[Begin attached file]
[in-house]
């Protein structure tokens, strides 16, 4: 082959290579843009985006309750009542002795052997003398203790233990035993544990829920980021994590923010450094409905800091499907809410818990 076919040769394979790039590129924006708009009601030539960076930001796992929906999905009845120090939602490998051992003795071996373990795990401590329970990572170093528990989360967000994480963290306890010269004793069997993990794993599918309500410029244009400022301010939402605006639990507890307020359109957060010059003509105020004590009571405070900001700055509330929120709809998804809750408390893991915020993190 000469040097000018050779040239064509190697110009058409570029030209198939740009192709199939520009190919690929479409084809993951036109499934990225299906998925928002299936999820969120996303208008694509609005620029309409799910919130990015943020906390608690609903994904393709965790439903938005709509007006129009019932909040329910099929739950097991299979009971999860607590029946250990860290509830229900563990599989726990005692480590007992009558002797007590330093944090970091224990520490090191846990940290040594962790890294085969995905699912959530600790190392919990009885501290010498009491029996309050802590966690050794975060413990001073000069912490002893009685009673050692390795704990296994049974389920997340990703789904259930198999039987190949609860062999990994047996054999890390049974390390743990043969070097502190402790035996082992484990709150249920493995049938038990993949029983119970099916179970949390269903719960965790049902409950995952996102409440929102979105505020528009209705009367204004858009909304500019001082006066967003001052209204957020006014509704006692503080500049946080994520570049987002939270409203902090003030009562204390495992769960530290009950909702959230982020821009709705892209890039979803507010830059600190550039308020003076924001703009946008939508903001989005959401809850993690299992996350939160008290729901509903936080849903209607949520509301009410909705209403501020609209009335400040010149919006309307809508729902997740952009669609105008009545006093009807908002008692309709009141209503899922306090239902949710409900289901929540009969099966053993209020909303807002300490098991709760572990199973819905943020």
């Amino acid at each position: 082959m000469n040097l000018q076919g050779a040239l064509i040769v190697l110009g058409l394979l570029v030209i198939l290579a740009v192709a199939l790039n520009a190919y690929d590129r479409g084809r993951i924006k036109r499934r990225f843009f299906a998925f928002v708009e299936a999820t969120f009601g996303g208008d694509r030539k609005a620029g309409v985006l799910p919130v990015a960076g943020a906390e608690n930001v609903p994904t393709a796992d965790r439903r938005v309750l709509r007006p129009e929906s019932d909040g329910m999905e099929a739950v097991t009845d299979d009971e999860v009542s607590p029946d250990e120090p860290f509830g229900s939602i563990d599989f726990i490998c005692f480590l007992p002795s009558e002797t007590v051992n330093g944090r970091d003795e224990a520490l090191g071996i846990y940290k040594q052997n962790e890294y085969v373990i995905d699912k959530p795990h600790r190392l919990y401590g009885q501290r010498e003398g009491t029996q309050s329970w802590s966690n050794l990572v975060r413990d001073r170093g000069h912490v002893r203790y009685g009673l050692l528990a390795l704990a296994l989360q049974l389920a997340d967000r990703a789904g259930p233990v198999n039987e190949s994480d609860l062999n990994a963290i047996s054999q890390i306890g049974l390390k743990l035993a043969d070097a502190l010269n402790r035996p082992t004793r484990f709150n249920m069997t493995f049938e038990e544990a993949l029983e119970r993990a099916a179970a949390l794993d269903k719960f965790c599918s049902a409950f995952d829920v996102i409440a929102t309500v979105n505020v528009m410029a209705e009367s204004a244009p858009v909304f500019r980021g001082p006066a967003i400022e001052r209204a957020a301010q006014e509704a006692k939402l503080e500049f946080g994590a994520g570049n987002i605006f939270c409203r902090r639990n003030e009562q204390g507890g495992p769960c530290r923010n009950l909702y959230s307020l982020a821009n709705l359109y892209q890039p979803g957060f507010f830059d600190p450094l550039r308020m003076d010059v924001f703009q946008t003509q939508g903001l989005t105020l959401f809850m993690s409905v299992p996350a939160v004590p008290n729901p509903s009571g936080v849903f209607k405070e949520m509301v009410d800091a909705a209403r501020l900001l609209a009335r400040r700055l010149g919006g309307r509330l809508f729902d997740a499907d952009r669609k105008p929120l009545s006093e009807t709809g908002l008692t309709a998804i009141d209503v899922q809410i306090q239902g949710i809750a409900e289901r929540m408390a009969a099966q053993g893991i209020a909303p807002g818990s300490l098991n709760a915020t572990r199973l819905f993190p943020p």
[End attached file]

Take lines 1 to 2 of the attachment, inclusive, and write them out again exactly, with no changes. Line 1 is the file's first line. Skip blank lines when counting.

[in-house]
């Protein structure tokens, strides 16, 4: 082959290579843009985006309750009542002795052997003398203790233990035993544990829920980021994590923010450094409905800091499907809410818990 076919040769394979790039590129924006708009009601030539960076930001796992929906999905009845120090939602490998051992003795071996373990795990401590329970990572170093528990989360967000994480963290306890010269004793069997993990794993599918309500410029244009400022301010939402605006639990507890307020359109957060010059003509105020004590009571405070900001700055509330929120709809998804809750408390893991915020993190 000469040097000018050779040239064509190697110009058409570029030209198939740009192709199939520009190919690929479409084809993951036109499934990225299906998925928002299936999820969120996303208008694509609005620029309409799910919130990015943020906390608690609903994904393709965790439903938005709509007006129009019932909040329910099929739950097991299979009971999860607590029946250990860290509830229900563990599989726990005692480590007992009558002797007590330093944090970091224990520490090191846990940290040594962790890294085969995905699912959530600790190392919990009885501290010498009491029996309050802590966690050794975060413990001073000069912490002893009685009673050692390795704990296994049974389920997340990703789904259930198999039987190949609860062999990994047996054999890390049974390390743990043969070097502190402790035996082992484990709150249920493995049938038990993949029983119970099916179970949390269903719960965790049902409950995952996102409440929102979105505020528009209705009367204004858009909304500019001082006066967003001052209204957020006014509704006692503080500049946080994520570049987002939270409203902090003030009562204390495992769960530290009950909702959230982020821009709705892209890039979803507010830059600190550039308020003076924001703009946008939508903001989005959401809850993690299992996350939160008290729901509903936080849903209607949520509301009410909705209403501020609209009335400040010149919006309307809508729902997740952009669609105008009545006093009807908002008692309709009141209503899922306090239902949710409900289901929540009969099966053993209020909303807002300490098991709760572990199973819905943020």